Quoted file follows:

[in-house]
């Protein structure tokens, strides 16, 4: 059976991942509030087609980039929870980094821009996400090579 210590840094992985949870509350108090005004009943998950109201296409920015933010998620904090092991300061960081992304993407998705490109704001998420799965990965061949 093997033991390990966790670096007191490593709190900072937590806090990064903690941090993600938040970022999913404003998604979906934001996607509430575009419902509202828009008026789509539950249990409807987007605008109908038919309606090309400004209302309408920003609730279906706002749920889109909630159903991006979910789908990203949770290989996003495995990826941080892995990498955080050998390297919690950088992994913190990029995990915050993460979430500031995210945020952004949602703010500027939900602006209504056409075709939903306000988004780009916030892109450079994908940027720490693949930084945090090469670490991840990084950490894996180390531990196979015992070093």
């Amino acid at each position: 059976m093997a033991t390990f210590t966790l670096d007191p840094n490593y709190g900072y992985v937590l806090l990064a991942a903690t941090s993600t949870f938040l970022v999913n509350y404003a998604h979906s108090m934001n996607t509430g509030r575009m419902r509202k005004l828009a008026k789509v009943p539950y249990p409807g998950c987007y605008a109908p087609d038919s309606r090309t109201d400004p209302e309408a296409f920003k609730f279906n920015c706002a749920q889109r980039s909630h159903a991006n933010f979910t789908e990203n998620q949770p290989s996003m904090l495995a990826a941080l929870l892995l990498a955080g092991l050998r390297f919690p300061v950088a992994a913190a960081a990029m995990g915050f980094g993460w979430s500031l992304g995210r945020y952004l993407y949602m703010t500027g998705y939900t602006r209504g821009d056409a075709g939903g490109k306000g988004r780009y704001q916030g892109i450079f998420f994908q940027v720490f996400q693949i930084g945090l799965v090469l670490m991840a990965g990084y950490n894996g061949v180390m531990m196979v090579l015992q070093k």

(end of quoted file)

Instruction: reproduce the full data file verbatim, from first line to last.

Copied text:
[in-house]
């Protein structure tokens, strides 16, 4: 059976991942509030087609980039929870980094821009996400090579 210590840094992985949870509350108090005004009943998950109201296409920015933010998620904090092991300061960081992304993407998705490109704001998420799965990965061949 093997033991390990966790670096007191490593709190900072937590806090990064903690941090993600938040970022999913404003998604979906934001996607509430575009419902509202828009008026789509539950249990409807987007605008109908038919309606090309400004209302309408920003609730279906706002749920889109909630159903991006979910789908990203949770290989996003495995990826941080892995990498955080050998390297919690950088992994913190990029995990915050993460979430500031995210945020952004949602703010500027939900602006209504056409075709939903306000988004780009916030892109450079994908940027720490693949930084945090090469670490991840990084950490894996180390531990196979015992070093």
């Amino acid at each position: 059976m093997a033991t390990f210590t966790l670096d007191p840094n490593y709190g900072y992985v937590l806090l990064a991942a903690t941090s993600t949870f938040l970022v999913n509350y404003a998604h979906s108090m934001n996607t509430g509030r575009m419902r509202k005004l828009a008026k789509v009943p539950y249990p409807g998950c987007y605008a109908p087609d038919s309606r090309t109201d400004p209302e309408a296409f920003k609730f279906n920015c706002a749920q889109r980039s909630h159903a991006n933010f979910t789908e990203n998620q949770p290989s996003m904090l495995a990826a941080l929870l892995l990498a955080g092991l050998r390297f919690p300061v950088a992994a913190a960081a990029m995990g915050f980094g993460w979430s500031l992304g995210r945020y952004l993407y949602m703010t500027g998705y939900t602006r209504g821009d056409a075709g939903g490109k306000g988004r780009y704001q916030g892109i450079f998420f994908q940027v720490f996400q693949i930084g945090l799965v090469l670490m991840a990965g990084y950490n894996g061949v180390m531990m196979v090579l015992q070093k």